Inosilicate (chain silicate), clinopyroxene
Specific gravity: 3.3 to 3.46
Streak: Greyish white
Colour: Black, brown, greenish brown
Common impurities: Ti,Al,Mn,Na,K,H2O
Pigeonite is a high-temperature mineral, forming mostly above 900°C, and with slow cooling it tends to
invert to a mixture of augite and
orthopyroxene. Thus it is mostly restricted to volcanic and subvolcanic
rocks like basalt and
dolerite (Mindat). Inverted varieties with exsolved
augite are found in layered
mafic intrusives. It also occurs in metamorphosed
iron formations and meteorites. Associated minerals include
augite and olivine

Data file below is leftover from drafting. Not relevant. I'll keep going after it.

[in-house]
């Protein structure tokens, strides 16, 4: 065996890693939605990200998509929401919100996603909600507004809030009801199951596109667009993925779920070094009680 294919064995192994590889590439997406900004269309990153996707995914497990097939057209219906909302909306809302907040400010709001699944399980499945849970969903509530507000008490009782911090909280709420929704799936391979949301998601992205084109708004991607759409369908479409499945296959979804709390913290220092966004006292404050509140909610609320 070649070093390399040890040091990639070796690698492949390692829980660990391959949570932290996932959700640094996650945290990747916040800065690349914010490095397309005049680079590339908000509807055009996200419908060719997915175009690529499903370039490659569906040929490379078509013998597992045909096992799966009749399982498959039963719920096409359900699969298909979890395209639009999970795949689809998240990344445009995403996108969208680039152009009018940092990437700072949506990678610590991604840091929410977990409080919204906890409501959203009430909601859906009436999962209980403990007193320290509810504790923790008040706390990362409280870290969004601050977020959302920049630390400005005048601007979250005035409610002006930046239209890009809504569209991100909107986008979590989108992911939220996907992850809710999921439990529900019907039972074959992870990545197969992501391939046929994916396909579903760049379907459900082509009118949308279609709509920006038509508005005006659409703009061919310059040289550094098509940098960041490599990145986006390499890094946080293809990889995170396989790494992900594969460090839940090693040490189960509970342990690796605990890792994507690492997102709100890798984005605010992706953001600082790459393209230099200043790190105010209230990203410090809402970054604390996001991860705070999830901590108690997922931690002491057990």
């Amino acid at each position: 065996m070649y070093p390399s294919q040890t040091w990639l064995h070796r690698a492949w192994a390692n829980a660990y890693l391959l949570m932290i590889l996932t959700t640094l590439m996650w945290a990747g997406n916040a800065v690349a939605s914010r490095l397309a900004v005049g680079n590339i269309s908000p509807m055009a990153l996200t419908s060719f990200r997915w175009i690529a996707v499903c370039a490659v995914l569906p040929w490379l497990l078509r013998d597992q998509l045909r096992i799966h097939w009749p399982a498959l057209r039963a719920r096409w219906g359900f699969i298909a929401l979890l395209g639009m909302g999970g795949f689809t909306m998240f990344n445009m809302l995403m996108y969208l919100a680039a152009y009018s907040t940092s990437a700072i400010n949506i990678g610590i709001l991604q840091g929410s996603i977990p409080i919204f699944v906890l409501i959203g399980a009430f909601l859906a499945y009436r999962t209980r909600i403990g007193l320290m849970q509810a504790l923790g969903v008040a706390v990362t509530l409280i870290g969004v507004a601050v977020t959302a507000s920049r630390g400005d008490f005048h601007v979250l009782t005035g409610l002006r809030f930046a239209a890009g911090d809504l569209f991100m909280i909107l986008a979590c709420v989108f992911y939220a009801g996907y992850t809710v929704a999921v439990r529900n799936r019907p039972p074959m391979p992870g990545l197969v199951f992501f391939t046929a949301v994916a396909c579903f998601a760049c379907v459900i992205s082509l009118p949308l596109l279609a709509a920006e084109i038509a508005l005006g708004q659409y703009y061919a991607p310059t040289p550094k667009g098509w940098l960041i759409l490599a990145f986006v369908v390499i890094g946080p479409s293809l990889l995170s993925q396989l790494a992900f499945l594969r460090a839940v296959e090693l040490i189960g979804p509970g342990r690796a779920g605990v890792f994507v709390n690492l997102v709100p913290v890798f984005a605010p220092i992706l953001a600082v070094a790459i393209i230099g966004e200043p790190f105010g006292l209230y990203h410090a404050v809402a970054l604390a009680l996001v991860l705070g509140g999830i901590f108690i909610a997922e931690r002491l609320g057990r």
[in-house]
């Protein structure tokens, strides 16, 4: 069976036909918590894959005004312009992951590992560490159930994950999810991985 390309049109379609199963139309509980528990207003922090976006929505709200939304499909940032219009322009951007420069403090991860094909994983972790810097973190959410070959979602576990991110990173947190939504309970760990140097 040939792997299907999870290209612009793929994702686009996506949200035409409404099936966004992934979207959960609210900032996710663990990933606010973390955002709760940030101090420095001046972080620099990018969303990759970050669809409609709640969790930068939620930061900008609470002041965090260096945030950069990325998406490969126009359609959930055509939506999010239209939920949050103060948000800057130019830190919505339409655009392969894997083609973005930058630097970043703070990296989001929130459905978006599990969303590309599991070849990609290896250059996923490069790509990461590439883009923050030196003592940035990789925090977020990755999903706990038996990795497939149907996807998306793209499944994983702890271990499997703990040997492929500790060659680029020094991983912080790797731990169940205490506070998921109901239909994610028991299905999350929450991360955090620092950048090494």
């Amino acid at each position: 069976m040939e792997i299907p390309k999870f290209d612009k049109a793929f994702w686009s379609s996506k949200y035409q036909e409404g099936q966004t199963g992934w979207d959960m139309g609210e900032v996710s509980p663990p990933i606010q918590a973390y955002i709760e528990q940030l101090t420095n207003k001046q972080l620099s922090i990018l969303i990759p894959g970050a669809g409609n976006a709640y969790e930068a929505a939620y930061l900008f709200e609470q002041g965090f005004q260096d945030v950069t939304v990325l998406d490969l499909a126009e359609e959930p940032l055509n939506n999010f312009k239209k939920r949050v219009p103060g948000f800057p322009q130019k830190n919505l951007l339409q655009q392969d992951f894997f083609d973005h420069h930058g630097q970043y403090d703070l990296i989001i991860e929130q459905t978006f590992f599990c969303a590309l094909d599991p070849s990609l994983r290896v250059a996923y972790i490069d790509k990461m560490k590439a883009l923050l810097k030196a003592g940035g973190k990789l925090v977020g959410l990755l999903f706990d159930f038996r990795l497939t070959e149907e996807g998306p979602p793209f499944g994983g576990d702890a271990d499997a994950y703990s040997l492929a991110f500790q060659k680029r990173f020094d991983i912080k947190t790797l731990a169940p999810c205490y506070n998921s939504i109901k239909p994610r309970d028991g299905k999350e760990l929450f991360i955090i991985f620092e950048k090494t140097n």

At the Pigeonite occurrence, Cherry Hill, Lunenburg county, Nova Scotia, Canada, pigeonite occurs in monzogranite and monzonite (Dana).
At Weißelberg, Oberkirchen, St Wendel, Saarland, Germany, pigeonite occurs in andesite (Dana).
At Mount Hakone, Ashigarakami District, Kanagawa Prefecture, Japan, pigeonite occurs in andesite (Dana).
At Mt. Mihara, Oushima Island (Ohshima; Oshima), Izu Archipelago, Tokyo, Japan, pigeonite occurs in basalt (Dana).
On the Isle of Mull, Argyll and Bute, Scotland, UK, pigeonite occurs in andesite (Dana).
At the type locality, Pigeon Point, Cook county, Minnesota, USA, in pigeonite occurs in dolerite (Dana).
At Biwabik, Mesabi Range, St. Louis county, Minnesota, USA, Mn-rich pigeonite occurs as a product of prograde metamorphism in the iron formation (Dana).
At Lambertville, Hunterdon county, New Jersey, USA, pigeonite occurs in dolerite (Dana).
At Goose Creek, Leesburg, Loudoun county, Virginia, USA, pigeonite occurs in a dolerite pegmatite (Dana).
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